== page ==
Heritage

Will the history of Corktown be part of the narrative of the First Parliament site?

Answer from CreateTO: During the consultation process for the Heritage Interpretation Strategy, many narrative threads were identified including the relationship of the site and its buildings to the surrounding area.  There was a definite interest in learning about the lives of the people (early settlers, residents, laborers, immigrants, etc) and how they lived so yes, Corktown was part of that narrative.

Can any future buildings replicate the original architecture or the character of the historic neighbourhood?

Answer from CreateTO: Yes, however, one of the Guiding Principles for the development of the First Parliament site is to have a design character that is sympathetic to the site's heritage and context but is contemporary and of its time.

How does the City include preservation of historical buildings and sites into new building contracts?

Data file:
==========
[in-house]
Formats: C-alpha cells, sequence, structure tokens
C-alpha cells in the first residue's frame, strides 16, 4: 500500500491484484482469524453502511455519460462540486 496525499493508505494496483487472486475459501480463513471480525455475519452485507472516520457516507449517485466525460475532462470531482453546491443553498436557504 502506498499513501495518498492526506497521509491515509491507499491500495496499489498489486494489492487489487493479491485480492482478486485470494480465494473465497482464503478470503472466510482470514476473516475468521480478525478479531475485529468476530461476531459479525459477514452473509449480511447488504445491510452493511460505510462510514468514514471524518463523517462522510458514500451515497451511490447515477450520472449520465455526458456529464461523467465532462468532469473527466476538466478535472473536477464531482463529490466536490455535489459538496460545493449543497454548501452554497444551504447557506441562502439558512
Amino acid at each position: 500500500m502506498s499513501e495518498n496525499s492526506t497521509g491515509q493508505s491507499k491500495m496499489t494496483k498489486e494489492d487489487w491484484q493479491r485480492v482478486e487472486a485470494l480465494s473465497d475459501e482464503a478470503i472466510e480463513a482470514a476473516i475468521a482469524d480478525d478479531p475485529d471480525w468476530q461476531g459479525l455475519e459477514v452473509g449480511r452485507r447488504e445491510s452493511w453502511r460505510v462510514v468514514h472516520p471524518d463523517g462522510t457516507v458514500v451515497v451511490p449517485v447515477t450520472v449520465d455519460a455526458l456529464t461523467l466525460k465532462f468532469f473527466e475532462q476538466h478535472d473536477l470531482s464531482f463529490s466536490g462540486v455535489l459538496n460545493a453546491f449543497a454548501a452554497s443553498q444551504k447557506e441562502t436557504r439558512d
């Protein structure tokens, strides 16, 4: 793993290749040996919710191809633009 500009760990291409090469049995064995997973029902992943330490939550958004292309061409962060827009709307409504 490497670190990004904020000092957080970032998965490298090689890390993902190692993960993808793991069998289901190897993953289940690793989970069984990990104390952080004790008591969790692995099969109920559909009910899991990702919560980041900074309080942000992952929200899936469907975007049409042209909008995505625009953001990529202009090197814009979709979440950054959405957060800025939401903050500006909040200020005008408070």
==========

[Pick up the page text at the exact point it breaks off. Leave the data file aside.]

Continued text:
Answer from CreateTO: There are 3 parts to this answer: 

  1. Developments in private ownership that contain heritage resources are subject to conditions under the Ontario Heritage Act, the Planning Act, and sometimes a municipal heritage easement agreement, in addition to the provision of a letter of credit equal to the amount of the secured conservation. Commitments are also regularly referenced in other legal instruments (e.g. Section 37 agreements) and reference/drawings within the actual Zoning-By-law may be appropriate.
  2. Properties in municipal ownership are subject to designation and alteration conditions.
  3. Properties in provincial ownership are subject to internal provincial processes, standards, and guidelines, but are not required to obtain any municipal approvals or enter into any legal agreements.

First Parliament Site is of high civic and national importance. What plans are there to protect and/or investigate the archaeological heritage of the site prior to any work occurring?

Answer from Metrolinx: Metrolinx is currently putting together archaeological workplans for the First Parliament site that outline a path forward and identify opportunities to conserve and commemorate archaeological resources on site. We are working with licensed archaeologists and subject matter experts from the City, Ontario Heritage Trust, Infrastructure Ontario as well as the Mississaugas of the Credit First Nation to ensure we are all aligned on the approach.